Under the horror fiction umbrella lurks dark fiction, psychological horror, dark fantasy, splatterpunk, thrillers (sometimes) and bizarro
HORROR:- the heroes break down, so they need to be described as feeling human beings
- heroes have real problems and do not need to be strong
- characters need to have real fears such as the fear of the dark or the fear of confinement or heights
- your main characters need to love each other because losing a person we lose hurts and it is one of the fears most wildly shared
- heroes need to have a past. Show them in their environment. Give them angst, a history of failure or disappointments. The reader needs to feel for them.
- the reader should care about thew heroes and feel close to them. Characterization is important because the reader can empathize with the characters enough to feel distressed and horrified when the characters are placed in threatening situations.
- do not give away the ending too soon. Create a good twist at the end.
- Always stay ahead of the reader and let them guess, but do not offer a jumbled series of events. Use the art of suspense.
- violence should be justified. Do not use blood just for the effect; it needs to be used strategically.
- use details to suggest something horrible will happen. For example, glass chard on the floor and a shoeless hero suggest the hero will cut his feet.
- surprise and shock the reader by inventing new situations
- create an atmosphere of bleak desperation and unreliable reality
- write a few gruesome/horrific scenes and only suggest others
"The three types of terror: The Gross-out: the sight of a severed head tumbling down a flight of stairs, it’s when the lights go out and something green and slimy splatters against your arm. The Horror: the unnatural, spiders the size of bears, the dead waking up and walking around, it’s when the lights go out and something with claws grabs you by the arm. And the last and worse one: Terror, when you come home and notice everything you own had been taken away and replaced by an exact substitute. It’s when the lights go out and you feel something behind you, you hear it, you feel its breath against your ear, but when you turn around, there’s nothing there …” — Stephen King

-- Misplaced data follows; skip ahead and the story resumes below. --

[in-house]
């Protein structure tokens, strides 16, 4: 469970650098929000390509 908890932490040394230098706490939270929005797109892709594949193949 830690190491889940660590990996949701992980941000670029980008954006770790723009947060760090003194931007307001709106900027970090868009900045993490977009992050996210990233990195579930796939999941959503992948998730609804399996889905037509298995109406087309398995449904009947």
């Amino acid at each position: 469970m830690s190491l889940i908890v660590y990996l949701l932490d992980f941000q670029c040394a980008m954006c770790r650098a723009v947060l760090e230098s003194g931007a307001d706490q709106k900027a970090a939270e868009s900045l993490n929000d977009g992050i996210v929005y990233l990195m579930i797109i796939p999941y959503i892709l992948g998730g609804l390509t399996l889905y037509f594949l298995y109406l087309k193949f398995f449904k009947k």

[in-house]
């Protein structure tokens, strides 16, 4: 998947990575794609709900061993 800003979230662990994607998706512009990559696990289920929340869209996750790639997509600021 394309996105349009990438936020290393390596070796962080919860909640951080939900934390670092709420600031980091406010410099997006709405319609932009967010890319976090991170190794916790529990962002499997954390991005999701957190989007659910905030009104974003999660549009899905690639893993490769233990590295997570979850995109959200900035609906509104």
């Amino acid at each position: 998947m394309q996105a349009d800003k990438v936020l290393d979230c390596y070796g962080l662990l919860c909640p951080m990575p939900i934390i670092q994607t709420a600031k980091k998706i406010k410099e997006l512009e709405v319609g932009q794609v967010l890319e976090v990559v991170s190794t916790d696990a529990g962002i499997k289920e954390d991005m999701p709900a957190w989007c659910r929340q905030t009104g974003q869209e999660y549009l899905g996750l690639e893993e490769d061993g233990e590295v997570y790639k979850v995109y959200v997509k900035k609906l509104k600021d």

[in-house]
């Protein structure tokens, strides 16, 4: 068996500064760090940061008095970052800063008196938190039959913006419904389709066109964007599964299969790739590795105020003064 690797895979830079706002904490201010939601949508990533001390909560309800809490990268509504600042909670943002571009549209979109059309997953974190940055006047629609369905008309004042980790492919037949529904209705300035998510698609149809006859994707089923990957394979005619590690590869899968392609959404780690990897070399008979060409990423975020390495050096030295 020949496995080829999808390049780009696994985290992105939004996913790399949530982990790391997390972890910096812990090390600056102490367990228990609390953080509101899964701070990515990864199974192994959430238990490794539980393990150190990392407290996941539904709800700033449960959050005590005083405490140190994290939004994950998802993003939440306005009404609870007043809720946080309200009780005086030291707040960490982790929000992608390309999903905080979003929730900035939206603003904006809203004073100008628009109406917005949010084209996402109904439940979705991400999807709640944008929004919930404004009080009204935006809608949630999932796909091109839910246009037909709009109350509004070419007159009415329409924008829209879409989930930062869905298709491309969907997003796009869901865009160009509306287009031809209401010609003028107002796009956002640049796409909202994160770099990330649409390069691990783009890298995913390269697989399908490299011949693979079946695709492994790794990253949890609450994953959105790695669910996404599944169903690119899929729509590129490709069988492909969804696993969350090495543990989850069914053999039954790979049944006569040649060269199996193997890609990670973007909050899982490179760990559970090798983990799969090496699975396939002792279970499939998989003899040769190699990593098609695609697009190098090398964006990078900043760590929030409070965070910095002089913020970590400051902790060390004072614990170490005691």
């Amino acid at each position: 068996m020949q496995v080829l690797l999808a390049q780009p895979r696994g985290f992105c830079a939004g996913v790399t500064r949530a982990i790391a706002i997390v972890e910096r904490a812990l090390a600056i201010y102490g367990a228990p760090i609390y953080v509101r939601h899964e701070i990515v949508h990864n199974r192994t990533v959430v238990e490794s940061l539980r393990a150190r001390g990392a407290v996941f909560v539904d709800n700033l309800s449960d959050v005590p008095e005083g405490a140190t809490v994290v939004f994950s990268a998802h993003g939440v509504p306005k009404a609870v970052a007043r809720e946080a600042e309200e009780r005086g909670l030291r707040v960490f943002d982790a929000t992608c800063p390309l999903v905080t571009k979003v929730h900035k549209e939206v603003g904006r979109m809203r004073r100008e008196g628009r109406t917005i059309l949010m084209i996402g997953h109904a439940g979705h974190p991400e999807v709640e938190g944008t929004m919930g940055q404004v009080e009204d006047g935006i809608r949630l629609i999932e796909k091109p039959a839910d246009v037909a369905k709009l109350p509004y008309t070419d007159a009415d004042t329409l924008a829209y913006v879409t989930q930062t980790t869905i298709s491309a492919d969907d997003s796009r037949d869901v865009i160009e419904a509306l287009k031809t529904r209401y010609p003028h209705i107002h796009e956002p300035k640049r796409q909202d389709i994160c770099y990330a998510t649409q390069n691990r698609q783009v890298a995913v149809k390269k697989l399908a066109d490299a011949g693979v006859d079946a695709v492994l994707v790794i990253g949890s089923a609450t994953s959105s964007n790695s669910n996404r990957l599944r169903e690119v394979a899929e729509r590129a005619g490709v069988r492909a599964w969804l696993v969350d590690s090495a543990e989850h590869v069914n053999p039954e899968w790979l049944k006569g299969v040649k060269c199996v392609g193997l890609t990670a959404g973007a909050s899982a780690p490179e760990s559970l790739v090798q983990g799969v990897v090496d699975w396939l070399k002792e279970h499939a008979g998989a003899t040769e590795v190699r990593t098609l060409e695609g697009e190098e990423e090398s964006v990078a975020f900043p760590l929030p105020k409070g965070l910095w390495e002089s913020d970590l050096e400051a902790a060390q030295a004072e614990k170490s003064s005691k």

Taylor, David. "How to Write Today's Horror. Part I: The Seeds of Horror." Writing World. <http://www.writing-world.com/sf/taylor1.shtml>
“Horror, for me, is the compelling Ôdon’t want to look/must look’ sense of awe we feel under the breastbone.”
–Mort Castle, author
Child in Peril: involving the abduction and/or persecution of a child.
Comic Horror: horror stories that either spoof horror conventions or that mix the gore with dark humor.
Creepy Kids: horror tale in which children Ð often under the influence of dark forces Ð begin to turn against the adults.
Dark Fantasy: a horror story with supernatural and fantasy elements.
Dark Mystery/Noir: inspired by hardboiled detective tales, set in an urban underworld of crime and moral ambiguity.
Erotic Vampire: a horror tale making the newly trendy link between sexuality and vampires, but with more emphasis on graphic description and violence.
Fabulist: derived from “fable,” an ancient tradition in which objects, animals or forces of nature are anthropomorphized in order to deliver a moral lesson.
Gothic: a traditional form depicting the encroachment of the Middle Ages upon the 18th century Enlightenment, filled with images of decay and ruin, and episodes of imprisonment and persecution.
Hauntings: a classic form centering on possession by ghosts, demons or poltergeists, particularly of some sort of structure.
Historical: horror tales set in a specific and recognizable period of history.
Magical Realism: a genre inspired by Latin-American authors, in which extraordinary forces or creatures pop into otherwise normal, real-life settings.
Psychological: a story based on the disturbed human psyche, often exploring insane, altered realities and featuring a human monster with horrific, but not supernatural, aspects.
Quiet Horror: subtly written horror that uses atmosphere and mood, rather than graphic description, to create fear and suspense.
Religious: horror that makes use of religious icons and mythology, especially the angels and demons derived from Dante’s Inferno and Milton’s Paradise Lost.
Science-Fiction Horror: SF with a darker, more violent twist, often revolving around alien invasions, mad scientists, or experiments gone wrong.
Splatter: a fairly new, extreme style of horror that cuts right to the gore.
Supernatural Menace: a horror tale in which the rules of normal existence don’t apply, often featuring ghosts, demons, vampires and werewolves.
Technology: stories featuring technology that has run amok, venturing increasingly into the expanding domain of computers, cyberspace, and genetic engineering.
Weird Tales: inspired by the magazine of the same name, a more traditional form featuring strange and uncanny events (Twilight Zone).
Young Adult: horror aimed at a teen market, often with heroes the same age, or slightly older than, the reader.
Zombie: tales featuring dead people who return to commit mayhem on the living.